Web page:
Stagecoach Mary

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Mary Fields, better known as Stagecoach Mary, was born a slave in 1832 in Tennessee. her mother was the house slave servant and her father was a field Slave. Her mother was the Judge’s favorite cook and Mary was always in the main house and kitchen with her mother. Her father was not allowed in the house and when her mother became pregnant, her father was beaten and sold to another plantation.

Because Mary and the Judge’s daughter, Dolly became close friends, she was allowed to read and write which was almost unheard of in the days of slavery. The girls were constant companions and inseperable.

Mary grew up to be very tall, about six feet and weighed 200 pounds. She dressed like a man with a gun strapped to her waist under her apron. She had a habit of using foul language and had the manners of an ill-tempered man.

After emancipation she became her own woman and traveled from Tennessee up and down the Mississippi River, finally landing in Ohio. By this time her friend Dolly from her slave days had become a nun and was in Toledo, Ohio. Mary headed up to Toledo to see her friend. It is believed that Mary worked for the Ursuline Nuns at the convent in Toledo.

It was about this time the Catholics started building missions in Montana to serve the Native Americans on the reservations. The Jesuits had asked the Catholic sisters to help build the mission schools. Mother Amadeus (Dolly) arrived with five of the Ursuline nuns in Miles City, Montana in 1884 to help build the St. Peter’s Mission in central Montana.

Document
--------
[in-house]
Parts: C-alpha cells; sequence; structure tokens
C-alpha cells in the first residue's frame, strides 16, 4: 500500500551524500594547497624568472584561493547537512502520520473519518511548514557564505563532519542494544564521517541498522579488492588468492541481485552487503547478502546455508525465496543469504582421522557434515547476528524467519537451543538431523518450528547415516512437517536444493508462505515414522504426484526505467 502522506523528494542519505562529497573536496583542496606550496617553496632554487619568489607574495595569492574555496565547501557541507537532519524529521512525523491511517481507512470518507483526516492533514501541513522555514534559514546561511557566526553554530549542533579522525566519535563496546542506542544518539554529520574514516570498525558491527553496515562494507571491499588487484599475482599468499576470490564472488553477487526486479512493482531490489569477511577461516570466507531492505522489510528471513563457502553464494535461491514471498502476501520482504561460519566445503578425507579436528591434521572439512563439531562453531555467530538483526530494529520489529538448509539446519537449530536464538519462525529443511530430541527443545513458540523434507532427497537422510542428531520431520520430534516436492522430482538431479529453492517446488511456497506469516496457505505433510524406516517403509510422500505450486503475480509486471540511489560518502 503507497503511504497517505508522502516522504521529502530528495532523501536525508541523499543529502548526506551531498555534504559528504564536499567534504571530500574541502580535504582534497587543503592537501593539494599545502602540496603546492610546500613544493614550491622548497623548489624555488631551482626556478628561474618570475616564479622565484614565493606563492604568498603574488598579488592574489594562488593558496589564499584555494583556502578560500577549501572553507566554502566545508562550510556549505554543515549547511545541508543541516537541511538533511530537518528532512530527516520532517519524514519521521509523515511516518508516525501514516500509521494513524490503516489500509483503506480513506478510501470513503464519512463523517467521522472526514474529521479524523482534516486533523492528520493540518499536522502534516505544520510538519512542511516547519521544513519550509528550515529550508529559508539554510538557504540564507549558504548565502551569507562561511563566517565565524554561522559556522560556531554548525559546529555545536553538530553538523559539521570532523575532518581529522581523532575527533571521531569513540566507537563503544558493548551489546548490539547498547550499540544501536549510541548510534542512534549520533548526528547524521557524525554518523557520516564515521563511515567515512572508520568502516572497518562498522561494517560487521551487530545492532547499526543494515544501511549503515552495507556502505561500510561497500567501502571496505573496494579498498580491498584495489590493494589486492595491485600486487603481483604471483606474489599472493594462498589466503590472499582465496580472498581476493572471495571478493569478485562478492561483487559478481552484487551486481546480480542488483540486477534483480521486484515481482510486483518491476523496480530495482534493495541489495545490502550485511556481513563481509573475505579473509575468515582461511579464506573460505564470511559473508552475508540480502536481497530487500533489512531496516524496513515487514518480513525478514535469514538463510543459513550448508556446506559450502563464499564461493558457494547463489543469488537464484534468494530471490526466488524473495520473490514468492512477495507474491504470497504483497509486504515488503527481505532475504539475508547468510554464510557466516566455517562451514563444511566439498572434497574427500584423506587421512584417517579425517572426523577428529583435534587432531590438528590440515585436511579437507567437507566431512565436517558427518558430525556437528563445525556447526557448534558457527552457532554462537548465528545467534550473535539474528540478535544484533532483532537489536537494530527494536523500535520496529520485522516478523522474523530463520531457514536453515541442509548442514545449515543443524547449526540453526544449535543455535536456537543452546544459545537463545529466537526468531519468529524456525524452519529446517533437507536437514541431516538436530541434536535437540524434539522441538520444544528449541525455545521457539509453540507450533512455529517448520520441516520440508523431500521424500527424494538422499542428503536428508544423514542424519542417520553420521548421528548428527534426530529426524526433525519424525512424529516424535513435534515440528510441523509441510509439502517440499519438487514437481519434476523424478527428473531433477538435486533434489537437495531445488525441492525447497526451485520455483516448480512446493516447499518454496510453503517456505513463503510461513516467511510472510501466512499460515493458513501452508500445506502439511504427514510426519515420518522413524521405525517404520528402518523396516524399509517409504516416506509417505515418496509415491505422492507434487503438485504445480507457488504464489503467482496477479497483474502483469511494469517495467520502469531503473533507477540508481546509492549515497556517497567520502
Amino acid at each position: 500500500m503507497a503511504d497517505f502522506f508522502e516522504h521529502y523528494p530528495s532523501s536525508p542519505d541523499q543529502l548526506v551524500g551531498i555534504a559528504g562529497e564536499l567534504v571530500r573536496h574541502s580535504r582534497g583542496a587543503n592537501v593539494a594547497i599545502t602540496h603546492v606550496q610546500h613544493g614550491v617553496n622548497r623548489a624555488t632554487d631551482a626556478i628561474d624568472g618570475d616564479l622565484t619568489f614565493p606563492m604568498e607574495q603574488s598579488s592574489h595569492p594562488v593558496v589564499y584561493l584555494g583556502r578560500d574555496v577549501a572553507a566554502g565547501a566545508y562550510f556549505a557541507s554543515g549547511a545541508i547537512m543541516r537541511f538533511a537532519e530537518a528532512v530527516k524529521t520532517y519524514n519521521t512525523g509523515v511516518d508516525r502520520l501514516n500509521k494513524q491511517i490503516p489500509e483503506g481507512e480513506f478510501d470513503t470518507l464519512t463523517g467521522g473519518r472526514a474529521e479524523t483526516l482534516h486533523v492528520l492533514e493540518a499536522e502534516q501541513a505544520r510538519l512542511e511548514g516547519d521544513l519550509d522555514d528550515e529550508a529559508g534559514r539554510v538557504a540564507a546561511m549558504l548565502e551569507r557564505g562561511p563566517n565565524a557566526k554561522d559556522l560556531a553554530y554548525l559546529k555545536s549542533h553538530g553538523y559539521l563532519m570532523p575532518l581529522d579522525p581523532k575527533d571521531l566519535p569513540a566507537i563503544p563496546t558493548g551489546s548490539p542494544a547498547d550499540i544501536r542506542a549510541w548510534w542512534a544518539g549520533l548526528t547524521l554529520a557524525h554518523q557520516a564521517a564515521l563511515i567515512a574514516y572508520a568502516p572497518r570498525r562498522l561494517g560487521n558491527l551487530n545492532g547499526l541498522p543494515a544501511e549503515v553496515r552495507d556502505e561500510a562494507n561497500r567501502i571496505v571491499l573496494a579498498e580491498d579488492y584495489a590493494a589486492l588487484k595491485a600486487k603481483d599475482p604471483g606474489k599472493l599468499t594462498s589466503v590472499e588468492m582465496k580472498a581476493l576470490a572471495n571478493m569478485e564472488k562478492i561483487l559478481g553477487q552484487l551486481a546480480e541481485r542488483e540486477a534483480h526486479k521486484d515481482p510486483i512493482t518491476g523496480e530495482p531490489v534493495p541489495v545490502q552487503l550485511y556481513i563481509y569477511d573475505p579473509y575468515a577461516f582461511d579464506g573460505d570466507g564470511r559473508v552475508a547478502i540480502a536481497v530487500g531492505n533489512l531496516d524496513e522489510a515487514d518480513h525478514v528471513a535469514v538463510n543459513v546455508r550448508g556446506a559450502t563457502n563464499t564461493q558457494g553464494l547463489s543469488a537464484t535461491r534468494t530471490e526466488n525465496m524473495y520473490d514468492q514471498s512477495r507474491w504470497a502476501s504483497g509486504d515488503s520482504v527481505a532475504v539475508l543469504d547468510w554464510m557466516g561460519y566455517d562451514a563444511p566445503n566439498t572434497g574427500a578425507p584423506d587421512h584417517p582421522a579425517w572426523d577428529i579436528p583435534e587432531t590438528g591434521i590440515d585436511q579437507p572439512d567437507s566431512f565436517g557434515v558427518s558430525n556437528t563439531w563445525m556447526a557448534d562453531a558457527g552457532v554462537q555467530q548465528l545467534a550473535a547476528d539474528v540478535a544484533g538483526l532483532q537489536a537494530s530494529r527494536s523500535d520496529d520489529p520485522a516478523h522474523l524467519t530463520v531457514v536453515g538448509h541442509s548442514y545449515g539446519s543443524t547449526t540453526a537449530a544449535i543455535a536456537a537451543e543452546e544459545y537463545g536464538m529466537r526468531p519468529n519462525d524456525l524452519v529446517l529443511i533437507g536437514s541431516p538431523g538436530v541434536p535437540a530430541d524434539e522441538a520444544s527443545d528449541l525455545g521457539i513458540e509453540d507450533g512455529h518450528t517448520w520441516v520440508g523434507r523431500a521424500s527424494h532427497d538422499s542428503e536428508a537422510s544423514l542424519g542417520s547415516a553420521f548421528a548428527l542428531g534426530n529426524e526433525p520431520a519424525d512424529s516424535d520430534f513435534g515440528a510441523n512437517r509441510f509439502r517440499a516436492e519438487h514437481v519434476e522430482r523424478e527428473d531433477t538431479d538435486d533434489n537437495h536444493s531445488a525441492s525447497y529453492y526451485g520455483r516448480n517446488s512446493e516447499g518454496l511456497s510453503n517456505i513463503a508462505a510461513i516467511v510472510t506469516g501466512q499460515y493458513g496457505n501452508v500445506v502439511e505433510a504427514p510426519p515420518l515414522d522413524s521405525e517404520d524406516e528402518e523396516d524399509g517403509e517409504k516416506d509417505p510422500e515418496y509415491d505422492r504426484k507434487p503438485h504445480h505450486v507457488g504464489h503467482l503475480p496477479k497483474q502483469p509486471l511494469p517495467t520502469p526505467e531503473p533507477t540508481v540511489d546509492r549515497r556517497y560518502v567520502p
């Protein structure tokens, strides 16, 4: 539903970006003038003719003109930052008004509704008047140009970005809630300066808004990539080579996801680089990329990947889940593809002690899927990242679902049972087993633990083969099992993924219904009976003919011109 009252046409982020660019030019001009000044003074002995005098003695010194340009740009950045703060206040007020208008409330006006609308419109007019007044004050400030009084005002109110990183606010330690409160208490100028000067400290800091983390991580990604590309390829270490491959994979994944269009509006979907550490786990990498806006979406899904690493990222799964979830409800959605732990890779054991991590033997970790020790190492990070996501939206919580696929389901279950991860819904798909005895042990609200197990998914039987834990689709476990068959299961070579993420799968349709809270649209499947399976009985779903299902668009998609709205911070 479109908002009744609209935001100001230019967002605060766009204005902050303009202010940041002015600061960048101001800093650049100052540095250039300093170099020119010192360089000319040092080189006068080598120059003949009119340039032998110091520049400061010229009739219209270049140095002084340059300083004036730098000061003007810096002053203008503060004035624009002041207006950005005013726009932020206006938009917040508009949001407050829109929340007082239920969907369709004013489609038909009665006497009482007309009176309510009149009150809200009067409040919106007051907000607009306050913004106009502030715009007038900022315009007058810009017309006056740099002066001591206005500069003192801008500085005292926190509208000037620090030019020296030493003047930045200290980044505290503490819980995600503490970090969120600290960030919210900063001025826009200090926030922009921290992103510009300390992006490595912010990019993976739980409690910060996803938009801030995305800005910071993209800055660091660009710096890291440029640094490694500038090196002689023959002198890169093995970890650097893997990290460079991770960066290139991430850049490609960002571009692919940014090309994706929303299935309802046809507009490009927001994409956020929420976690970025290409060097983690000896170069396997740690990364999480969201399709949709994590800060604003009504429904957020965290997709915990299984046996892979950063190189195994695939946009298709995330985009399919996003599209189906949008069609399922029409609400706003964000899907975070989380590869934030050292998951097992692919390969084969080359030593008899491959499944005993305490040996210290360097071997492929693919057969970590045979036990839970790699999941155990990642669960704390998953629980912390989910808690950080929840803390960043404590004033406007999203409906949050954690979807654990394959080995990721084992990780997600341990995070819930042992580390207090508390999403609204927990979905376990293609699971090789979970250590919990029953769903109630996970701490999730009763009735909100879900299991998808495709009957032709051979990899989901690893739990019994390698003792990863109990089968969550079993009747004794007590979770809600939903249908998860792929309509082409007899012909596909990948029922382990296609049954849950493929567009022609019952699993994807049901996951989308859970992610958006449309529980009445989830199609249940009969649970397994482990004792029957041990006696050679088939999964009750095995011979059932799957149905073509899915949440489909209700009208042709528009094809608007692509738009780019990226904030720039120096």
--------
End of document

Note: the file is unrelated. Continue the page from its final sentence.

Many problems existed at the mission with Mary. She had become a thorn in the Bishop’s side. He felt she was a bad influence on the kids so they fired Mary. it was rumored that Mother Amadeus financed Mary in a restaurant business in Cascade and asked the government to give her a mail route. Mary did secure the mail route, becoming the U.S. mail coach driver, thus the name “Stagecoach Mary.”

She became known as the toughest woman in Montana history. She worked for Wells Fargo for eight years and never missed a day. At one time she walked over 10 miles just to deliver the mail.

She worked well into her sixties but she still needed an income so at age 70 she opened a laundry service. She spent lots of time in the local saloon and was the only woman allowed in Cascade to patronize the saloon.

The people of Cascade loved her and always welcomed her in the local hotel. In 1910 when R.B. Glover leased the New Cascade Hotel, there was a stipulation in the transaction that all her meals would be offered free of charge for the rest of her life. Her laundry business and home burned down in 1912 so the towns people built her a new home.

She was loved in the city for her unselfish kindness and compassion for those who needed whatever help she could provide.

A small boy, now famous, visiting from nearby Dearborn, Montana saw her one day in the streets of Cascade. The boy, Montana native Gary Cooper, would later remember her in a story he wrote about her in 1959 for Ebony Magazine toward the end of his acting career. He died in 1961.

Mary died in 1914 and is buried in Hilside Cemetery, Cascade Montana. her grave is marked with a simple cross. It is said that until 1959 she was the only African-American to have lived in the town of Cascade. Montana.